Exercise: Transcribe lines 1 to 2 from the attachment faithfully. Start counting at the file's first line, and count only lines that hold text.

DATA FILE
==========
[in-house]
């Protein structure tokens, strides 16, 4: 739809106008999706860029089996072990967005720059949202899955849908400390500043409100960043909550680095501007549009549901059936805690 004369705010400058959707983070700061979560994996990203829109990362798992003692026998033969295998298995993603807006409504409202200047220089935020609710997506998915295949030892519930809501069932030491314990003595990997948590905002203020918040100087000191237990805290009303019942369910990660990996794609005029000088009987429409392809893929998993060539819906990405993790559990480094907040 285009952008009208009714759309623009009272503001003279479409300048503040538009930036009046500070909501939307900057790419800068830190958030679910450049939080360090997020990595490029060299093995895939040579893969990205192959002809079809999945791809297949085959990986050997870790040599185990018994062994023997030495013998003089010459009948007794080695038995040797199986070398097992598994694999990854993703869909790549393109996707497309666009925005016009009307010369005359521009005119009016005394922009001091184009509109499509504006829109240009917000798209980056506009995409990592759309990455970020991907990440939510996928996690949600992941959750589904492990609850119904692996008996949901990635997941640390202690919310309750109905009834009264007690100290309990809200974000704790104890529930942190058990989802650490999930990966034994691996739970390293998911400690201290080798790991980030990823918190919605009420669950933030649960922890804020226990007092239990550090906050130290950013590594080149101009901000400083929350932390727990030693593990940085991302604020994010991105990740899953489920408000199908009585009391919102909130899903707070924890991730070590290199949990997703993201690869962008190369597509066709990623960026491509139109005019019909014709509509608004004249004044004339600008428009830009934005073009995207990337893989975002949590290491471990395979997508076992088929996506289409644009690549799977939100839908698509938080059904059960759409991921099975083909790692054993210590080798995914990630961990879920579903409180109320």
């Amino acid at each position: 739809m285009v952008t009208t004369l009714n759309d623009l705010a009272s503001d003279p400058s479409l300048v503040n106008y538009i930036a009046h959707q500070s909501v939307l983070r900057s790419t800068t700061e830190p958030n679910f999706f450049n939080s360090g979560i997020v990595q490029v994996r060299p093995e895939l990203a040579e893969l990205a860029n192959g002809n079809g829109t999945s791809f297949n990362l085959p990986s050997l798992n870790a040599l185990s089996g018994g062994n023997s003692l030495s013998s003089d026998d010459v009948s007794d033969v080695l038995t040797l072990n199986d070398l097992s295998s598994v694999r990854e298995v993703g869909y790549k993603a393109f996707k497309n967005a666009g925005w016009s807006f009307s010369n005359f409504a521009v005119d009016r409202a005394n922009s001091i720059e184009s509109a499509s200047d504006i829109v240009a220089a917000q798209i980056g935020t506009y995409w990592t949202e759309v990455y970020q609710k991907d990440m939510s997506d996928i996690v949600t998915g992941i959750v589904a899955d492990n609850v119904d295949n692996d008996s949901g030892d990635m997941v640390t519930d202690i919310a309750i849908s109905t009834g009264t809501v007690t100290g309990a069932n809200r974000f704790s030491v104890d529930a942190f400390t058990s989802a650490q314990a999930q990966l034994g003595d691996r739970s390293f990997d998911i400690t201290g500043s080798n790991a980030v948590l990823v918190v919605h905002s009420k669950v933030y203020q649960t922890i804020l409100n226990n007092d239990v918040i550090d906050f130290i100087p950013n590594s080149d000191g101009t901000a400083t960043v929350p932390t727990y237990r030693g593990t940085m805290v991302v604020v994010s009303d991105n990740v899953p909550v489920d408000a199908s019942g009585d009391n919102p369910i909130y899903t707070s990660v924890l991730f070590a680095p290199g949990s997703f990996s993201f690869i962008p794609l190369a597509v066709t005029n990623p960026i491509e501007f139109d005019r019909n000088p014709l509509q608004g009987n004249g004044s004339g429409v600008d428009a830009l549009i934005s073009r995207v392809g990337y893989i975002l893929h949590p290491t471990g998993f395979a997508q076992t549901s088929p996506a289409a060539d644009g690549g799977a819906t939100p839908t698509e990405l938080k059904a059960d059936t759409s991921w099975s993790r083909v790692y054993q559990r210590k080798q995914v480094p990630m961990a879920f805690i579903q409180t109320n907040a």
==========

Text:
[in-house]
């Protein structure tokens, strides 16, 4: 739809106008999706860029089996072990967005720059949202899955849908400390500043409100960043909550680095501007549009549901059936805690 004369705010400058959707983070700061979560994996990203829109990362798992003692026998033969295998298995993603807006409504409202200047220089935020609710997506998915295949030892519930809501069932030491314990003595990997948590905002203020918040100087000191237990805290009303019942369910990660990996794609005029000088009987429409392809893929998993060539819906990405993790559990480094907040 285009952008009208009714759309623009009272503001003279479409300048503040538009930036009046500070909501939307900057790419800068830190958030679910450049939080360090997020990595490029060299093995895939040579893969990205192959002809079809999945791809297949085959990986050997870790040599185990018994062994023997030495013998003089010459009948007794080695038995040797199986070398097992598994694999990854993703869909790549393109996707497309666009925005016009009307010369005359521009005119009016005394922009001091184009509109499509504006829109240009917000798209980056506009995409990592759309990455970020991907990440939510996928996690949600992941959750589904492990609850119904692996008996949901990635997941640390202690919310309750109905009834009264007690100290309990809200974000704790104890529930942190058990989802650490999930990966034994691996739970390293998911400690201290080798790991980030990823918190919605009420669950933030649960922890804020226990007092239990550090906050130290950013590594080149101009901000400083929350932390727990030693593990940085991302604020994010991105990740899953489920408000199908009585009391919102909130899903707070924890991730070590290199949990997703993201690869962008190369597509066709990623960026491509139109005019019909014709509509608004004249004044004339600008428009830009934005073009995207990337893989975002949590290491471990395979997508076992088929996506289409644009690549799977939100839908698509938080059904059960759409991921099975083909790692054993210590080798995914990630961990879920579903409180109320």